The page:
Pressure. Direct action. The creation of tension to create momentum for change. The protests taking place around the country in the wake of the Nov. 8 election of Donald Trump are about creating pressure and making it clear that, while Trump is president, Trumpism will not be allowed to succeed. Those carrying signs saying “Not My President” are not calling Trump illegitimate, but instead are calling the Trump of the campaign out and saying Trumpism — the appeal to resentment and fear and hate and its personification in a man as unthinking and lacking in self-awareness as the New York real-estate baron — is illegitimate. Trump will take office on Jan. 20, but the protesters are making it clear that he does so without a blank check to turn back the clock.

These protests — which have been criticized by supporters of the president-elect as temper tantrums — and the protesters — who have been called sore-losers — are part of a tradition in which Americans have taken to the streets to bend “the arc of history” toward justice.

“Just as Socrates felt that it was necessary to create a tension in the mind so that individuals could rise from the bondage of myths and half truths to the unfettered realm of creative analysis and objective appraisal,” King wrote in “Letter from Birmingham Jail,” “so must we see the need for nonviolent gadflies to create the kind of tension in society that will help men rise from the dark depths of prejudice and racism to the majestic heights of understanding and brotherhood.”

This aspect of King’s philosophy is often elided, glossed over, his legacy reduced to the simple if inaccurate call for equality. But King’s focus went beyond equality to justice — and he was willing to act in a radical manner to ensure that justice could be won and that the “hidden tension that is already alive” can be brought “out in the open, where it can be seen and dealt with” and “cured.”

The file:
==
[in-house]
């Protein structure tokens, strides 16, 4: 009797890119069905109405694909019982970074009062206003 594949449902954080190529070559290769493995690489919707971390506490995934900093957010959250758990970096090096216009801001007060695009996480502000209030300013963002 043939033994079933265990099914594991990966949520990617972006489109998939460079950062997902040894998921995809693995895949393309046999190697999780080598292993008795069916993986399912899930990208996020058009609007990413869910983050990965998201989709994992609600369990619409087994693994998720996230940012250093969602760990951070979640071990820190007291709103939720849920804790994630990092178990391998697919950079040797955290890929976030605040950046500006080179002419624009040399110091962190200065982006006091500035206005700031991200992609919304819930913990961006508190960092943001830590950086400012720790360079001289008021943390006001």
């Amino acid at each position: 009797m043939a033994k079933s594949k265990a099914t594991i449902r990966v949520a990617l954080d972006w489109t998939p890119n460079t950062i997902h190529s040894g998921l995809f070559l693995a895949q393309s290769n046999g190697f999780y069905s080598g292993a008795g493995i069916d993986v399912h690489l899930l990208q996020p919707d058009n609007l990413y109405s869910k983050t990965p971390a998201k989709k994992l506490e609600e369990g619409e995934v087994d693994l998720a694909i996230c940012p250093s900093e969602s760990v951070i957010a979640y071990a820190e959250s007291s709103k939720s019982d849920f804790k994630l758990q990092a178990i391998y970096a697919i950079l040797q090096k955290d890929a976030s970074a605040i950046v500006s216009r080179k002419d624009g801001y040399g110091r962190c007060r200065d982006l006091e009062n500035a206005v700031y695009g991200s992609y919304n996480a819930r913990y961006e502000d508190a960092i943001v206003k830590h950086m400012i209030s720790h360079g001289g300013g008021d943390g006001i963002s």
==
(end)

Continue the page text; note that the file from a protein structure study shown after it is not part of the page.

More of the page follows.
But what is to be cured in this case? The election was won, after all, and no amount of protesting is going to alter the results. But as I said, the protests are not about vote totals. They are about attitudes, about coming together.

“This election was a wake-up call that things aren’t anywhere near as progressive as we thought they were,” Remigio Mateo, a social worker in Los Angeles, told The New York Times. “I feel confused, disheartened, shocked and afraid of what comes next. I felt I needed to be around others who felt the same way, not only to protest, but to think of how to move forward.”

This is why much of the criticism of them misses the point, as the criticism of football player Colin Kaepernick did and of the protesters in Ferguson, Baltimore, Charlotte and elsewhere. Protests are a show of solidarity and a stripping away of the curtain that hides the way in which power works in the American system. Howard Zinn, the radical historian, acknowledged in an interview with CounterPunch that “dissent and protest are divisive, but in a good way, because they represent accurately the real divisions in society.”

“Those divisions exist — the rich, the poor — whether there is dissent or not. But when there is no dissent, there is no change. The dissent has the possibility not of ending the division in society, but of changing the reality of the division. Changing the balance of power on behalf of the poor and the oppressed.”

The fight now is not about whether Donald Trump will enter the White House. That fight was waged, and the Democrats and liberals lost. It is about pulling back the curtain and revealing the notion of a united America to be a myth, a sham, making it clear that there are many Americas, too many, and that too many have been edited out of the idyll.



King, Martin Luther. “Letter From Birmingham Jail.” Letter From Birmingham Jail (2009): 1–12. Academic Search Premier. Web. 18 Sept. 2016.

Mele, Christopher. “2nd Night of Trump Protests Brings 29 Arrests in Oregon.” The New York Times. 11 Nov. 2016. Accessed 14 Nov. 2016.

Zinn, Howard. Interview with Wajahat Ali. “Zinn Speaks.” Counterpunch. 19 April, 2008. (via Dave Zirin’s Facebook page: Accessed 14 Nov. 2016.